Wearable tech is not a new concept. In fact, the earliest record dates back to before electricity revolutionized the modern world. In the 1600s in China’s Qing Dynasty period a tiny, seven-rodded abacus with beads that could only be moved using a needle was designed as a finger ring. It was probably used by traders. Several hundred years later the first wristwatch was developed (from a lady’s pocket watch). Then we had a big gap of 150 years, until the next piece of ‘wearable’ technology that really had an impact on the way we (quite literally) live. The heart pacemaker was perhaps the first bit of truly wearable tech, and it is from the health sector and the military that we owe a debt of gratitude for taking the concept of wearable tech and really running with it.
The History of Wearable Tech
Modern wearable tech as we know it has its roots in the hospitals, casualty units and care homes of the health service. 20th and 21st century wearable tech took off as R&D companies developed flexible sensors that could be worn by patients to monitor vitals such as heart rate and blood pressure like Apple iHealth. From there it progressed into more complex monitoring systems that became increasingly sophisticated.
Wild and wacky ideas
Wearable tech through the ages has gone from the sublime (the 1940’s Steineck Camera Watch) to the ridiculous (Edward Thorp & Claude Shannon’s timed device to cheat at the roulette tables that involved two devices communicating with one another. One was secreted in a cigarette packet while the second was hidden in the base of a shoe). But wearable tech as we would most easily recognize it probably started in the 1980s with the Casio digital watch. Resplendent with a teeny-tiny keyboard (that no normal human being could actually use) and a cluster of other functions, the digital watch revolutionized our relationship with wearable tech, and paved the way for other mobile devices like the smartphone, MP3 player and, today, Google Glass.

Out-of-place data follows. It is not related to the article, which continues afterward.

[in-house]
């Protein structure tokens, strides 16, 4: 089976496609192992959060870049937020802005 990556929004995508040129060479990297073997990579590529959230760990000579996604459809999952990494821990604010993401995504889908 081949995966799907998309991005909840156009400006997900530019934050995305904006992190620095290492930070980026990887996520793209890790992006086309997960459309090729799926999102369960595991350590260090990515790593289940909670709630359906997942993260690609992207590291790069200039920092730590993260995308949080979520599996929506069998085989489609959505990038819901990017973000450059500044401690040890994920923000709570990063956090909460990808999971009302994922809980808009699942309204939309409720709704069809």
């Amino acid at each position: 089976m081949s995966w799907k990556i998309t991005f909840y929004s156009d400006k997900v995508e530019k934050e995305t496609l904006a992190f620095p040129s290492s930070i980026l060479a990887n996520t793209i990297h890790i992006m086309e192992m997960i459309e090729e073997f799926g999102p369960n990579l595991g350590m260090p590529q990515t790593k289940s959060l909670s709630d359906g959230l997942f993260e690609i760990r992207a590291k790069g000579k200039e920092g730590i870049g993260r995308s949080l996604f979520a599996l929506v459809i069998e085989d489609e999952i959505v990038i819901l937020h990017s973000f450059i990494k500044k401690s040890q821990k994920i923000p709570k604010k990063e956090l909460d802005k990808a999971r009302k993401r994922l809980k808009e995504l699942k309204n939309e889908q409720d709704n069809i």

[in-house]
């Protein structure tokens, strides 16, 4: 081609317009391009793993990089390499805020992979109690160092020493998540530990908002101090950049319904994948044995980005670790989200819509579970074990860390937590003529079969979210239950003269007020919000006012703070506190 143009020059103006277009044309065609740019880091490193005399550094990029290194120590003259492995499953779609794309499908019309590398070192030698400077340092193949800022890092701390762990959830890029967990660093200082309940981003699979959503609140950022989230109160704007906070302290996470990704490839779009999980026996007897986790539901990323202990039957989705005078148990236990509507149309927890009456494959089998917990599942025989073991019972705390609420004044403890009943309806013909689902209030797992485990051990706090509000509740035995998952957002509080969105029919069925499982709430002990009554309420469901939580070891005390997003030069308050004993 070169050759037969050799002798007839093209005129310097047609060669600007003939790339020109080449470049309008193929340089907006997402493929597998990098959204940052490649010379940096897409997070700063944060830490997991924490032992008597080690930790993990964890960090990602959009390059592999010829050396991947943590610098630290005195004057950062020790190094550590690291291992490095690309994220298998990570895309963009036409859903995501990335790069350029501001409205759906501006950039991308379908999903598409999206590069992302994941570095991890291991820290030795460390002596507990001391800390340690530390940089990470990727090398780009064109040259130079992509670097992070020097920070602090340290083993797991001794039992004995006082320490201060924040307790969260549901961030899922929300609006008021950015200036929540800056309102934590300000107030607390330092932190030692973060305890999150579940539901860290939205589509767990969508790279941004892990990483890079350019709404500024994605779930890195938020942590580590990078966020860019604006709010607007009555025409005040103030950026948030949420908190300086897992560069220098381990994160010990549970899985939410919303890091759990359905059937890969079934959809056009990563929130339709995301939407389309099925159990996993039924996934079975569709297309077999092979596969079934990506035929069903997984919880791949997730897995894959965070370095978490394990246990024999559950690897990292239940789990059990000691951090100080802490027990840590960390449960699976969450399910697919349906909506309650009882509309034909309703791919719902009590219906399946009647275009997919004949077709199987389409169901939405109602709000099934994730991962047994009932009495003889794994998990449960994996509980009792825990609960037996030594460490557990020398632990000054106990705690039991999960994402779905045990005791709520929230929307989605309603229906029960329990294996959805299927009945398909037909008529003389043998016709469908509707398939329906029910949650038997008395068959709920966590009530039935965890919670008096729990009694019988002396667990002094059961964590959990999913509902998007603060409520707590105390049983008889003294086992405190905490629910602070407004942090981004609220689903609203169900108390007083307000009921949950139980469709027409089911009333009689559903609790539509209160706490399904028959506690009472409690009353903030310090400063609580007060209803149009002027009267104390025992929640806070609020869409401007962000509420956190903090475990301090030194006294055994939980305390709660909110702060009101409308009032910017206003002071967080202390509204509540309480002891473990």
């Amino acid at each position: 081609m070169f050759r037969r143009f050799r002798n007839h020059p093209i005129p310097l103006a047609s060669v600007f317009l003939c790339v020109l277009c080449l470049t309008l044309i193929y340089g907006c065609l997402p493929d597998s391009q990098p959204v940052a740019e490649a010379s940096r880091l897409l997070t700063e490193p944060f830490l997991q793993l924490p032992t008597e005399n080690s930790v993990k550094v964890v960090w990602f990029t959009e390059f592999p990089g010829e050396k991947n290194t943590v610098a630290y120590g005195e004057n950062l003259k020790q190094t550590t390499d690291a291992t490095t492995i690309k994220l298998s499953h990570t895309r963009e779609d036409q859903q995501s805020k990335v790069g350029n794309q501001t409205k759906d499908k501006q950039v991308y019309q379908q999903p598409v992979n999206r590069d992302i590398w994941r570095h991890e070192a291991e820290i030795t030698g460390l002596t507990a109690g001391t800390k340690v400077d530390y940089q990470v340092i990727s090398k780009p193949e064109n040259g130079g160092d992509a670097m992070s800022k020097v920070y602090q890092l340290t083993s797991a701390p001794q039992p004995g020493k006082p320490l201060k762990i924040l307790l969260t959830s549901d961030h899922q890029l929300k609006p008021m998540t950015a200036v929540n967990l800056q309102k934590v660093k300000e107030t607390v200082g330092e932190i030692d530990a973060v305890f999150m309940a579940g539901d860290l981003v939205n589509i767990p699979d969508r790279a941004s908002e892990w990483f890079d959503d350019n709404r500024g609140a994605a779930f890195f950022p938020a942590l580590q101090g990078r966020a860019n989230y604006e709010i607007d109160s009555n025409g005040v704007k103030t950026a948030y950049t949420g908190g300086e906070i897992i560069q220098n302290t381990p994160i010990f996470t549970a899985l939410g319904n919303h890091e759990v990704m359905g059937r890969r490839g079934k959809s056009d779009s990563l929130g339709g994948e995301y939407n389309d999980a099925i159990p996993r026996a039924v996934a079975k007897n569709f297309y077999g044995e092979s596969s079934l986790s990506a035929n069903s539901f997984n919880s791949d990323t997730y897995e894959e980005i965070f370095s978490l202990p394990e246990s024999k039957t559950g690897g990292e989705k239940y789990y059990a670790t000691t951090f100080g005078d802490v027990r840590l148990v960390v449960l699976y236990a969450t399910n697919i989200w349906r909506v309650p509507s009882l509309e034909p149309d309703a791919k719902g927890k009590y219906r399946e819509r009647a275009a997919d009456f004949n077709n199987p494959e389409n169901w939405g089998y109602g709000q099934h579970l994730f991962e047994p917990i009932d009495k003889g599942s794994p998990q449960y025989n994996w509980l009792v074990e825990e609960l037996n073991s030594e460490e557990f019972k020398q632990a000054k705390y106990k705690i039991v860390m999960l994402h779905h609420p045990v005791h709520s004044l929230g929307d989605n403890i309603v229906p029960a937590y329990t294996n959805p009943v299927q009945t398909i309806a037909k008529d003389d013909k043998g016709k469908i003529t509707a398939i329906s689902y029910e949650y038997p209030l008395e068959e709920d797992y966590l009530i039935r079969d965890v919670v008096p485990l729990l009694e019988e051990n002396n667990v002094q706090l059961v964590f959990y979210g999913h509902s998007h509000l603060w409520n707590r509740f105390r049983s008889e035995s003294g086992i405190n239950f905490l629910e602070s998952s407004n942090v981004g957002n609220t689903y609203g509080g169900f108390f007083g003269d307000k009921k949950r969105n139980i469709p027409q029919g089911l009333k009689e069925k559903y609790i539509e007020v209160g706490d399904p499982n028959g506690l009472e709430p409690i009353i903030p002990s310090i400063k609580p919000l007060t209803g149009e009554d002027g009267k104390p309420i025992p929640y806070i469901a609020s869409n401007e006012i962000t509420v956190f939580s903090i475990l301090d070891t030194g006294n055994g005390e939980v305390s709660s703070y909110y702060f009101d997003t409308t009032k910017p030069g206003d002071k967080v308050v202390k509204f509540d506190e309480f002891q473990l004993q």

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The Future of Wearable Tech
Funny, though, how one of the predominant influences throughout the history of wearable tech, and now its future, is the watch. The recent development of smartwatches has perhaps brought the concept of wearable tech full circle, as we transpose our smartphones onto our wrists. This innovation probably wouldn’t have come about if it weren’t for the development of one key component – flexible screen technology.
One of the main innovators in this revolutionary field has been Plastic Logic, who have paved the way for flexible screens to be incorporated into a wide range of wearable tech. In a recent interview, Plastic Logic’s CEO Indro Mukerjee spoke at length about the influence the company’s developments have had on the market:
“Flexible electronics is a reality, already proven through the development and manufacture of plastic, bendable displays and sensors. For the first time a fully organic, plastic, flexible AMOLED demonstration has been achieved with a real industrial fabrication process. This marks the start of a revolution in wearable products, the next frontier in consumer electronics – 2014 is the year that wearable technology starts to go mainstream.”
Wearable tech is moving forward at an extraordinary pace. Within the space of a year we’ve been introduced to the concept of wearable glasses that incorporate augmented reality, smartwatches and even entire dresses that can be programmed to change patterns at will. There are several aspects that will dictate how this technology progresses, not least of which will be affordability, reliability and practical use. Wearable also has to take one other thing into consideration, and it’s something that is incredibly important to consumers. It has to look good too…
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